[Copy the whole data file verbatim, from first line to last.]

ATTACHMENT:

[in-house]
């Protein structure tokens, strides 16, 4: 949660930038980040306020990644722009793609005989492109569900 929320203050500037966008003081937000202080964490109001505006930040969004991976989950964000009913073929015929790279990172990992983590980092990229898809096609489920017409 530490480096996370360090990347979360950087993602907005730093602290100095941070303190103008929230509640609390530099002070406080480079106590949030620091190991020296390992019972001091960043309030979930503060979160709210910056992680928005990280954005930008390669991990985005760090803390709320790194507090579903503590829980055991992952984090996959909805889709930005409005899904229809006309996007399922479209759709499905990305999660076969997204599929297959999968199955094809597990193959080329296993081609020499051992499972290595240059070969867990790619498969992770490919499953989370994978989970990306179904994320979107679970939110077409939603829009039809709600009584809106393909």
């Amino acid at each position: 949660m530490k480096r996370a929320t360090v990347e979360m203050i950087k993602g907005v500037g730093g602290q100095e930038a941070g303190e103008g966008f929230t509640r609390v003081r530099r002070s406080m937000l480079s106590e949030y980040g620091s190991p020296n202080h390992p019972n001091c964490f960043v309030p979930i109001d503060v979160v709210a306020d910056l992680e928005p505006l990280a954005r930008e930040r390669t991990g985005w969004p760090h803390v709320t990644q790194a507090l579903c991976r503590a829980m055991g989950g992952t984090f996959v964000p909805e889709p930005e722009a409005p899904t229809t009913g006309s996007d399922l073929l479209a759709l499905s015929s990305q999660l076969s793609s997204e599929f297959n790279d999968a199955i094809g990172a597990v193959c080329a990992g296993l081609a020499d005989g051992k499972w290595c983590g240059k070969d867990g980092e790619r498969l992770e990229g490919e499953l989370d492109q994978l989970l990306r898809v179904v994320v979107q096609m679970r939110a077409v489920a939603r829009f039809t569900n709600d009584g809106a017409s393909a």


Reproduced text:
[in-house]
């Protein structure tokens, strides 16, 4: 949660930038980040306020990644722009793609005989492109569900 929320203050500037966008003081937000202080964490109001505006930040969004991976989950964000009913073929015929790279990172990992983590980092990229898809096609489920017409 530490480096996370360090990347979360950087993602907005730093602290100095941070303190103008929230509640609390530099002070406080480079106590949030620091190991020296390992019972001091960043309030979930503060979160709210910056992680928005990280954005930008390669991990985005760090803390709320790194507090579903503590829980055991992952984090996959909805889709930005409005899904229809006309996007399922479209759709499905990305999660076969997204599929297959999968199955094809597990193959080329296993081609020499051992499972290595240059070969867990790619498969992770490919499953989370994978989970990306179904994320979107679970939110077409939603829009039809709600009584809106393909």
């Amino acid at each position: 949660m530490k480096r996370a929320t360090v990347e979360m203050i950087k993602g907005v500037g730093g602290q100095e930038a941070g303190e103008g966008f929230t509640r609390v003081r530099r002070s406080m937000l480079s106590e949030y980040g620091s190991p020296n202080h390992p019972n001091c964490f960043v309030p979930i109001d503060v979160v709210a306020d910056l992680e928005p505006l990280a954005r930008e930040r390669t991990g985005w969004p760090h803390v709320t990644q790194a507090l579903c991976r503590a829980m055991g989950g992952t984090f996959v964000p909805e889709p930005e722009a409005p899904t229809t009913g006309s996007d399922l073929l479209a759709l499905s015929s990305q999660l076969s793609s997204e599929f297959n790279d999968a199955i094809g990172a597990v193959c080329a990992g296993l081609a020499d005989g051992k499972w290595c983590g240059k070969d867990g980092e790619r498969l992770e990229g490919e499953l989370d492109q994978l989970l990306r898809v179904v994320v979107q096609m679970r939110a077409v489920a939603r829009f039809t569900n709600d009584g809106a017409s393909a």